Thursday, 3 July 2008

Court costs 'risk' for children

Full Story:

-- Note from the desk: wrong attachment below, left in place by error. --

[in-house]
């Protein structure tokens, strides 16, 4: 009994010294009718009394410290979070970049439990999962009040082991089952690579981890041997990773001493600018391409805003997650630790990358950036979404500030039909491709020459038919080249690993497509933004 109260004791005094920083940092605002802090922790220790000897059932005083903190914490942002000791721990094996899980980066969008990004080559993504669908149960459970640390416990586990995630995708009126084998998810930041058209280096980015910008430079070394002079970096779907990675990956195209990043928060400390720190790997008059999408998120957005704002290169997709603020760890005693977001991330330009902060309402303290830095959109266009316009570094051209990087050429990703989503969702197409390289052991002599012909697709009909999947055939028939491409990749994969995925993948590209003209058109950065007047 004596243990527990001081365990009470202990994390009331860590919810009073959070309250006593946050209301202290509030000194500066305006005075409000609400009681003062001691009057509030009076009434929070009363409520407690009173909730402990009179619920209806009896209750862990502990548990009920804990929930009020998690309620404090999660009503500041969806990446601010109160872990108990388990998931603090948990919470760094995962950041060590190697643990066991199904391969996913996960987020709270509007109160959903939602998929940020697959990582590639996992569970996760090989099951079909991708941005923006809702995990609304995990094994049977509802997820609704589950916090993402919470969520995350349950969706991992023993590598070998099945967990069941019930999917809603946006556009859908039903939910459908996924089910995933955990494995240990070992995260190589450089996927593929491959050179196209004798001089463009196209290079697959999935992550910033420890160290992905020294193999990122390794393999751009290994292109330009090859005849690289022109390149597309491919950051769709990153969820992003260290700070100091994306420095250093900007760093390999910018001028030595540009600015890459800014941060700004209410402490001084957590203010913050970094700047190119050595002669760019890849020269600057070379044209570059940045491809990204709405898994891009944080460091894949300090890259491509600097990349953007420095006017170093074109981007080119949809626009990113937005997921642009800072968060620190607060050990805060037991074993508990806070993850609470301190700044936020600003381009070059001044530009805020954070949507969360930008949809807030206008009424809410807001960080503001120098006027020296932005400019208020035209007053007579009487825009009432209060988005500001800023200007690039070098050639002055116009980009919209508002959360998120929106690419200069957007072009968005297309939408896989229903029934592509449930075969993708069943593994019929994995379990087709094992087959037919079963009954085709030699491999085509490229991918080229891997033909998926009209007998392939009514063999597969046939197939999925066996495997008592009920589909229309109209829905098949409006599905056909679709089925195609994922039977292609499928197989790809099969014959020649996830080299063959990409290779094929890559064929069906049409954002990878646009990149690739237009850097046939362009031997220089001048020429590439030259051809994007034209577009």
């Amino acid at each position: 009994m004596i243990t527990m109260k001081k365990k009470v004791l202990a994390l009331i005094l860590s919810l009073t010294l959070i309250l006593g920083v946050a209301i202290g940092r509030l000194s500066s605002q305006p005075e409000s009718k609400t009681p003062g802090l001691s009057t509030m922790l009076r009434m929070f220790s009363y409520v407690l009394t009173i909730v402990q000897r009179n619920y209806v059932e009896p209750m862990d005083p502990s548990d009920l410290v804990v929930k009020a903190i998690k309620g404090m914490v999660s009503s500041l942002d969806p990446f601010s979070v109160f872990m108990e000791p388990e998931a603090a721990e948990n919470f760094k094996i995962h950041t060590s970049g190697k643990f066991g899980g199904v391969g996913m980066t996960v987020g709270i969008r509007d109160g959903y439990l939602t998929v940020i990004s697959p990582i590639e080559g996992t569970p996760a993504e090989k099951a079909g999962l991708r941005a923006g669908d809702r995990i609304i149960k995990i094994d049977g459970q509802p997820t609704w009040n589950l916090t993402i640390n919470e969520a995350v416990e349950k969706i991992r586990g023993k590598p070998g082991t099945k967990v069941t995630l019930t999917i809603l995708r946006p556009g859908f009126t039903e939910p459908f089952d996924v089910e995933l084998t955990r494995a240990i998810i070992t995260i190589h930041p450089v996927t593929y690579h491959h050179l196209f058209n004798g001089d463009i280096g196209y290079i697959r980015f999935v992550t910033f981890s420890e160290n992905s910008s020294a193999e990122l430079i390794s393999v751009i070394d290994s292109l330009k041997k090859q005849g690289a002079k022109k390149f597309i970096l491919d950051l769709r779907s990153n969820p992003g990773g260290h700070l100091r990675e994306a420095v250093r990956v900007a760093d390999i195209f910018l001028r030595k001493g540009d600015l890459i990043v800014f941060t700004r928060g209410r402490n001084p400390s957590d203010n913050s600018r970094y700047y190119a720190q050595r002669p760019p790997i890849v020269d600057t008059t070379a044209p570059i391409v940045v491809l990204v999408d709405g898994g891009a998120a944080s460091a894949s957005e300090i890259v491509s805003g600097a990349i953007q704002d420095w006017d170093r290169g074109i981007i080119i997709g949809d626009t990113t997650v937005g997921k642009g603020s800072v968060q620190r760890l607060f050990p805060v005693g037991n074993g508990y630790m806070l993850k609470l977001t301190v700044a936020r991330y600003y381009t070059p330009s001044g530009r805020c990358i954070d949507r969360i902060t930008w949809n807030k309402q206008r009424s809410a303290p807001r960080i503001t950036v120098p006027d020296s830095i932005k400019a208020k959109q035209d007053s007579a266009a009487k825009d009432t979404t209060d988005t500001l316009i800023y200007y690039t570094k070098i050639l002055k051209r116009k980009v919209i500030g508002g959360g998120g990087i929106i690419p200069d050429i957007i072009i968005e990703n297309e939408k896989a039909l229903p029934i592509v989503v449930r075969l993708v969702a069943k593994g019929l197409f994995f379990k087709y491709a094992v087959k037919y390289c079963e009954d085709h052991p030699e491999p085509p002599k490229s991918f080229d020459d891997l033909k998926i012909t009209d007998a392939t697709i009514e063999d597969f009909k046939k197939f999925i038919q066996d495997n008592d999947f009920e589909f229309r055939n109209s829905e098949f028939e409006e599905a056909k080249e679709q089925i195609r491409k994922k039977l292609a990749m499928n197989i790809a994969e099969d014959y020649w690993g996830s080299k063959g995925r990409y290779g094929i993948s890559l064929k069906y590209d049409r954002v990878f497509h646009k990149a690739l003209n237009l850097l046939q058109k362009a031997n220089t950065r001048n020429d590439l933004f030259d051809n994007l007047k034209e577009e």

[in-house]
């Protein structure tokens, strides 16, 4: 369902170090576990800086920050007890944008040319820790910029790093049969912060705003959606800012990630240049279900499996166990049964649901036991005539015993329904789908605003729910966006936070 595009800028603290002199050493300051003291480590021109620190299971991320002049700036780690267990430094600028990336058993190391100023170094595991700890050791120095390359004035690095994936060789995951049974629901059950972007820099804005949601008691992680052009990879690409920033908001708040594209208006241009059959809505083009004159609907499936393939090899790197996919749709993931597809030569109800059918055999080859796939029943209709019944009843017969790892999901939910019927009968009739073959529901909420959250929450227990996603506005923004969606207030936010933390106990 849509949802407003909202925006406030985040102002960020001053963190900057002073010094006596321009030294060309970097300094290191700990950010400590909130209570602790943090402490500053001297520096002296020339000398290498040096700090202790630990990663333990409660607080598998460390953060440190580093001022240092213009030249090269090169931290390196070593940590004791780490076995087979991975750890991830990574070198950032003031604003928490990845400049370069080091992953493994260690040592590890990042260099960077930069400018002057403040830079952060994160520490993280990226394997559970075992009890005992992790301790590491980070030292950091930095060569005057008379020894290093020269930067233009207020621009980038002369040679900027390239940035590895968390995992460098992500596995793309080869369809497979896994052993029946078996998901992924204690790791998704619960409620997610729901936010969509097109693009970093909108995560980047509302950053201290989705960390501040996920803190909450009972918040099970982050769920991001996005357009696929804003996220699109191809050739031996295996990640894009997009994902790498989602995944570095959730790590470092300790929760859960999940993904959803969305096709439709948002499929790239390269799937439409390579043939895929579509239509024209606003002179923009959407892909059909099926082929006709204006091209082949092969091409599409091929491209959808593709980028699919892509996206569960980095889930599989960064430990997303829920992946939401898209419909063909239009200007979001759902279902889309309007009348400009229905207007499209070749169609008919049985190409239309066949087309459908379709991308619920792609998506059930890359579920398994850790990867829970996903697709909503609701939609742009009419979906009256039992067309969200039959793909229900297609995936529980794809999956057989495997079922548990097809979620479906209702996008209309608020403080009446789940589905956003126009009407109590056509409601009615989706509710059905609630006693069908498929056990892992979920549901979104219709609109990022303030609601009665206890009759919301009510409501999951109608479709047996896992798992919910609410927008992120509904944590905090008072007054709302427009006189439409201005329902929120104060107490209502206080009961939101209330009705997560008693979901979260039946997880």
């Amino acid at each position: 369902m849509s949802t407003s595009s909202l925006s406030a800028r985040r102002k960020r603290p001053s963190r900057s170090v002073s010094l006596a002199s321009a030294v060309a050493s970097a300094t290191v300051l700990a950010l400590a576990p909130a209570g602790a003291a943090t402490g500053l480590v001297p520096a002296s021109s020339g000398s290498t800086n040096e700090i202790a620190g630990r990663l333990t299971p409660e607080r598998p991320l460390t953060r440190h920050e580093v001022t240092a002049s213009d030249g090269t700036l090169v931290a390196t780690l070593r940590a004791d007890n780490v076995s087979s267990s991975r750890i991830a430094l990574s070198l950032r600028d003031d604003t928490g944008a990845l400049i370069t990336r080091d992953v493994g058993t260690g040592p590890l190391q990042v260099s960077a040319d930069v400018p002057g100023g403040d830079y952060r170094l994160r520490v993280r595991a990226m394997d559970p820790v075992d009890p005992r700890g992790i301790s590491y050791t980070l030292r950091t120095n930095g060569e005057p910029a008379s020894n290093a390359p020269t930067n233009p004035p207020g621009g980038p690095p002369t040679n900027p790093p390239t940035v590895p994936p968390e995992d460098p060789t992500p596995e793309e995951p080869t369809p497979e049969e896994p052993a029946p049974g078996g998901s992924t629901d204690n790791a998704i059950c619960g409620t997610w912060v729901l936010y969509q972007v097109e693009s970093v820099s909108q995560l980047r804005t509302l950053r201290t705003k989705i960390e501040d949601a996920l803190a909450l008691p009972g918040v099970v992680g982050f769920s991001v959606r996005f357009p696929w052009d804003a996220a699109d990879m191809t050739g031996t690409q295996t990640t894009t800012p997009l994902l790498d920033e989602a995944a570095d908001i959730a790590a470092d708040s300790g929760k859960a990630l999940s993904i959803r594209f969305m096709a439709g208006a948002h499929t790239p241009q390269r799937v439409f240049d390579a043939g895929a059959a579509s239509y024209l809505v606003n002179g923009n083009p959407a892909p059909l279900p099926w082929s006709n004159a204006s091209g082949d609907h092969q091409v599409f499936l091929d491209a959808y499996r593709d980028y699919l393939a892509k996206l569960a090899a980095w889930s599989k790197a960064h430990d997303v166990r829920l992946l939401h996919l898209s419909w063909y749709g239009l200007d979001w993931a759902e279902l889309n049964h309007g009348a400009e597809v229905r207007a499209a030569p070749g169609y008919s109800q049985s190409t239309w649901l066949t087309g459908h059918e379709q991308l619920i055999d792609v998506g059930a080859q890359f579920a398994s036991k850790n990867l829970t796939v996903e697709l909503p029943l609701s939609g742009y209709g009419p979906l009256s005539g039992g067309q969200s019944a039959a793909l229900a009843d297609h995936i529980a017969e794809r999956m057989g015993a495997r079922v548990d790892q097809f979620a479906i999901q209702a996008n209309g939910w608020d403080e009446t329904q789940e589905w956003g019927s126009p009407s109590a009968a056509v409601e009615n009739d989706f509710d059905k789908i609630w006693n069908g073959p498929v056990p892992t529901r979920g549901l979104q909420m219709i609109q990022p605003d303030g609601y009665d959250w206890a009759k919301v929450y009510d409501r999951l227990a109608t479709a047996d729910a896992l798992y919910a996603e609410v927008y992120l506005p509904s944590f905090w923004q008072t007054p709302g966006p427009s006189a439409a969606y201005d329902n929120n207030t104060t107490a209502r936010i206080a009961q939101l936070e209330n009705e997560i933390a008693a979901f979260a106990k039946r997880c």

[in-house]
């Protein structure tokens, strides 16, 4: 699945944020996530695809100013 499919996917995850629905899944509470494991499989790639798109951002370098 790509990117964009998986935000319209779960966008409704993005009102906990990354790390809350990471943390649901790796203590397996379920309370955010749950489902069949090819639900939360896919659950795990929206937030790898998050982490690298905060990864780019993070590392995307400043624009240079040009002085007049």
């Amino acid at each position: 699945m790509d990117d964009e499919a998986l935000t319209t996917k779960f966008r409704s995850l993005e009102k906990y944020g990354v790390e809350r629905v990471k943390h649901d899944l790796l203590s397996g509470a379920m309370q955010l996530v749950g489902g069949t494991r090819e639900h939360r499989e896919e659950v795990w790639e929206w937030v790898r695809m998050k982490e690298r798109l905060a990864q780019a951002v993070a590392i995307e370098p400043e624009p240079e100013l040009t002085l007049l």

A rise in court costs could be deterring local authorities from applying for protection for vulnerable children, the BBC has learned. Fees for care orders in England and Wales have risen 25-fold since April. An increase in local authority funding should cover the increase - but some council officials say it is too low and has not been allocated properly. The Ministry of Justice said experts concluded the changes would not put vulnerable children at further risk. Reports suggest that across England and Wales applications for care orders have fallen by between 20% and 60% since the changes. Child care orders are meant to protect vulnerable children like Angela's three daughters. Angela - not her real name - had a drink and drugs problem. When a concerned relative informed the council that she was taking crack cocaine, the local authority applied to the courts to have her children removed from her care. According to Angela, it was the experience of going to court which turned things around for her. "The court proceedings really scared me," she told BBC Radio 4's Law in Action programme. "This is a judge. A man of the law kind of thing. I thought what the judge says to me stands."

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